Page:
In his third blog on the ethics of journalism, George Pitcher compares the personal morality of the media leaders of the past and present.  Read his previous posts here and here.

Do media owners or leaders have a moral compass?  And, if they do, does that compass have a magnetic north, in the sense of an ethical ideal to which they are drawn, a direction of travel to which they intuitively aspire?

The old press barons of the first half of the twentieth century might have pretended to a mission to inform, to put a newspaper into the hands of every British family every day, but they were more often than not propagandists. Take Max Aitken, who as Lord Beaverbrook commanded the highest-circulation daily newspaper in the world with the Express, where he opposed European economic integration (plus ca change…). His biographer, AJP Taylor, has him relentlessly firing off memos to staff: “Spend less money on foolish propaganda and more money on wise propaganda”; “Repetition is the principal secret of successful propaganda.”

Nor did the next generation of commercial newspaper proprietors manage to create an industry of unparalleled virtue. Robert Maxwell (Mirror) was a crook who stole his company’s pension fund. Richard Desmond (Express again) made his fortune in pornography. Rupert Murdoch’s UK group presided over the biggest newspaper scandal of the new century, in phone-hacking, which brought him to “the most humble day of my life” before Parliament.

Now there are the new digital proprietors. Not that they have wanted to be called media-owners, for they have been anxious not to be publishers of content, but rather platforms for the content of others. Google was said to be a straightforward, algorithmic rank-order of the content of news organisations (never mind that it was leeching the advertising revenue from those outlets) and Facebook was the creator of a new democracy of citizen journalists.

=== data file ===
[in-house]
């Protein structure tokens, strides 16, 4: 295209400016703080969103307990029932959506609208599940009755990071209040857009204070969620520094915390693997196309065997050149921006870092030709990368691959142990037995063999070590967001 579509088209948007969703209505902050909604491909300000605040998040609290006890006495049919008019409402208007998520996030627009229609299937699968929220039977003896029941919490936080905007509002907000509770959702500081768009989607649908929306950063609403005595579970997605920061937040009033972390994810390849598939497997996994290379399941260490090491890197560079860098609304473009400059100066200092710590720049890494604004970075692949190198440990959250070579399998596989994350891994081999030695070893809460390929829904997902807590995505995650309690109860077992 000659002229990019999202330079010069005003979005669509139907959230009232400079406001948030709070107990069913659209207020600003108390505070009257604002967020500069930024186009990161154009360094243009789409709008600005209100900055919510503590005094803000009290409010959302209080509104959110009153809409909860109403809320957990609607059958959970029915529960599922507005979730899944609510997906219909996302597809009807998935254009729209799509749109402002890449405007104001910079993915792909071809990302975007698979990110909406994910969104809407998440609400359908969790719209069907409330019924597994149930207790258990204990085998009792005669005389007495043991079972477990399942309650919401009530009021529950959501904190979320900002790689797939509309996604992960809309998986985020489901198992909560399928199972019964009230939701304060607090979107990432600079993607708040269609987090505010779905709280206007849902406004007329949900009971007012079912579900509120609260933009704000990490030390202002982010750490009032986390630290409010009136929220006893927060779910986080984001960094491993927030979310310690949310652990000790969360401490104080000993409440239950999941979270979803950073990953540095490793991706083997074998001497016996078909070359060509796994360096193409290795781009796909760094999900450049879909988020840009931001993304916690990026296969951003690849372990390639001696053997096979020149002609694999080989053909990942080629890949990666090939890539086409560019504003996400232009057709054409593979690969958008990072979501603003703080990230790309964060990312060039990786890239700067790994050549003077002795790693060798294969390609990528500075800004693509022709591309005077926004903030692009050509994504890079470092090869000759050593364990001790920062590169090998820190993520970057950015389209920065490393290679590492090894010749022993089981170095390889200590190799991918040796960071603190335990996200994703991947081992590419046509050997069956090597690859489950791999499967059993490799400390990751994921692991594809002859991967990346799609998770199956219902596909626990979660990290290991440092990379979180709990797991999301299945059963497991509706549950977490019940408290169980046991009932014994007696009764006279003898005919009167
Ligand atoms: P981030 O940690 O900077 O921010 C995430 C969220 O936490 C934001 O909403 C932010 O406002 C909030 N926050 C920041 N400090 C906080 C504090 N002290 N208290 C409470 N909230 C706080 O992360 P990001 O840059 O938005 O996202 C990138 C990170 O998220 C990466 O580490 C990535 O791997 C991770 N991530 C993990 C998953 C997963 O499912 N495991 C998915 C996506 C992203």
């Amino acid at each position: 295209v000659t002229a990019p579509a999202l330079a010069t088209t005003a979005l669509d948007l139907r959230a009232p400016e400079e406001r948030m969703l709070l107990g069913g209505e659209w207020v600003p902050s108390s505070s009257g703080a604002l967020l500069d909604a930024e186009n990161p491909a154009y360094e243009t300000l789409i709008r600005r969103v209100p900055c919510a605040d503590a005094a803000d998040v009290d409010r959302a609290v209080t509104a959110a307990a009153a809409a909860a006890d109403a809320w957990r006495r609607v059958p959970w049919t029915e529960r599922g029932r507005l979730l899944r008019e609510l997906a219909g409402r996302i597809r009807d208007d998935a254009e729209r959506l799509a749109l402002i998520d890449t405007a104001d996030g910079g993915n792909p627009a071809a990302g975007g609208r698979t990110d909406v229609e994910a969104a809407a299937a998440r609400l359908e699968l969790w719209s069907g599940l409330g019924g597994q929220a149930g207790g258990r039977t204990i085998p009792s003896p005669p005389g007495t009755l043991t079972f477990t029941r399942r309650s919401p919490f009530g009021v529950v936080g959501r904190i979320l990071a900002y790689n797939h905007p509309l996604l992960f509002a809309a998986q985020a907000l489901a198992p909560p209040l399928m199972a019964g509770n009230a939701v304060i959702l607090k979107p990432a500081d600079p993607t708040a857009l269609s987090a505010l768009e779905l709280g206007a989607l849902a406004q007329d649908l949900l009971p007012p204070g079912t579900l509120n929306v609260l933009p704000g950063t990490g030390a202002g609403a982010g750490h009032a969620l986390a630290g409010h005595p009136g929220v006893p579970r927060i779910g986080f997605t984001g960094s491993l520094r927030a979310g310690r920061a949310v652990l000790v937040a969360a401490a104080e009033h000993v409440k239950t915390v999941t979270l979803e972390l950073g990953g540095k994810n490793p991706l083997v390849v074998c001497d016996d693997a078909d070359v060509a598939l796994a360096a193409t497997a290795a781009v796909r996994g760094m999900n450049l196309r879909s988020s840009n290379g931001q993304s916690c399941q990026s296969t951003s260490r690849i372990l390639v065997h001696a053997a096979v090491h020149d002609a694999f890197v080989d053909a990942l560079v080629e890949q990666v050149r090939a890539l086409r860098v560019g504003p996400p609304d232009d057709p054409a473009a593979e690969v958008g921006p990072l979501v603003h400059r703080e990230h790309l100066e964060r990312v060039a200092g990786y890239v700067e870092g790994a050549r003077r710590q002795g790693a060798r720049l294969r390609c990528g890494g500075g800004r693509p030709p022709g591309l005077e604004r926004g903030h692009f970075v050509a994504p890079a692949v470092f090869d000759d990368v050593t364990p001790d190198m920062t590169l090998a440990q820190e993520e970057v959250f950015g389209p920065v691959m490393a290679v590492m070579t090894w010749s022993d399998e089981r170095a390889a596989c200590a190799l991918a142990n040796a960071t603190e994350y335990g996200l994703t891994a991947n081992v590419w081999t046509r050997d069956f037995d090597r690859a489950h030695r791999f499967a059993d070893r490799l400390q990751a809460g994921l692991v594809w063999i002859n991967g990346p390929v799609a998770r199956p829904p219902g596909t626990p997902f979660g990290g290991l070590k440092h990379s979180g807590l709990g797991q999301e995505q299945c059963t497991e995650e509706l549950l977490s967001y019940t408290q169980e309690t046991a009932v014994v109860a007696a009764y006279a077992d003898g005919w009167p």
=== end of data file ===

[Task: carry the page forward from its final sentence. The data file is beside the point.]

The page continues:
Meet the new boss…

Times have changed. Perhaps the Emperor’s-new-clothes moment was the (albeit attempted) humbling of Facebook’s billionaire founder Mark Zuckerberg before the US Congress over terrorism and abusive content, privacy-invasion and illicit data-harvesting of voters in the Trump election and Brexit referendum. Suddenly the social-media liberators looked like more of the same – meet the new media boss, same as the old boss?

Photo by MICHAEL REYNOLDS/EPA-EFE/REX/Shutterstock (9623182q)

It may be, of course, that Zuckerberg is so young, at 34, that he is simply an ingenue who has a tiger by the tail, a Frankenstein creation of which he has not so much lost control as is itself beyond control. But, to stand that up, it would mean establishing that there is no continuum of character between the old media proprietors and the new breed. A glance at a couple of recent stories suggests otherwise.

In the first, Christine Armstrong, author of a new book, The Mother of All Jobs, which exposes the myth of have-it-all career women (she notes, inter alia, that Facebook COO and Lean In women’s champion Sheryl Sandberg has a domestic staff of 10), points in the Sunday Times to Eliza Kuhner, a Facebook executive and mother of three told by Zuckerberg and Sandberg that she couldn’t work part-time from home, as it would put undue strain on other people.

This from the pair that flaunt their family-conscious credentials. Zuckerberg has written publicly to his children (“Childhood is magical”), while there’s this from Sandberg’s Lean In: “It’s important to…give people the time off and support they need so that we don’t have to rely on the kindness of our bosses.”

Urinating in bottles

The second piece is by the Guardian’s Marina Hyde and points out that, instead of launching the Day One fund to help the world’s poor, Amazon tycoon (and Washington Post owner) Jeff Bezos might start by paying and treating his warehouse staff half-decently. Among the many whistle-blown stories are those of Amazon packers urinating in bottles in order to avoid being docked time for going to the lavatory.

There does seem to be a direct line of meanness, perhaps spiritual as well as financial, between Beaverbrook – who famously upbraided a female employee for using a new envelope for a memo to him – and the new media magnates.

The question is whether it matters, beyond the people who suffer. Billionaires are mean and treat their staff badly, not to say hypocritically. Who knew? BBC2 is currently serialising Trust, which follows the fortunes, in every sense, of J. Paul Getty, who had a payphone for guests in the hall of his Sussex mansion. This much we know: parsimony often goes with the territory of being very rich.

But it matters to us in so far that communication cannot be separated from the influences and ownership values of the medium that carries it.

If true, it has implications for the ethical stature of social-media platforms, something that I will be addressing in my next blog.

George Pitcher advises Dow Jones, publisher of the Wall Street Journal, on ethics and the future of journalism and is a Visiting Fellow at LSE. He formerly held senior editorial positions at The Observer and the Daily Telegraph. @GeorgePitcher

Views expressed are the author’s and do not necessarily reflect those of Dow Jones or the LSE.

 

 

 

 

 

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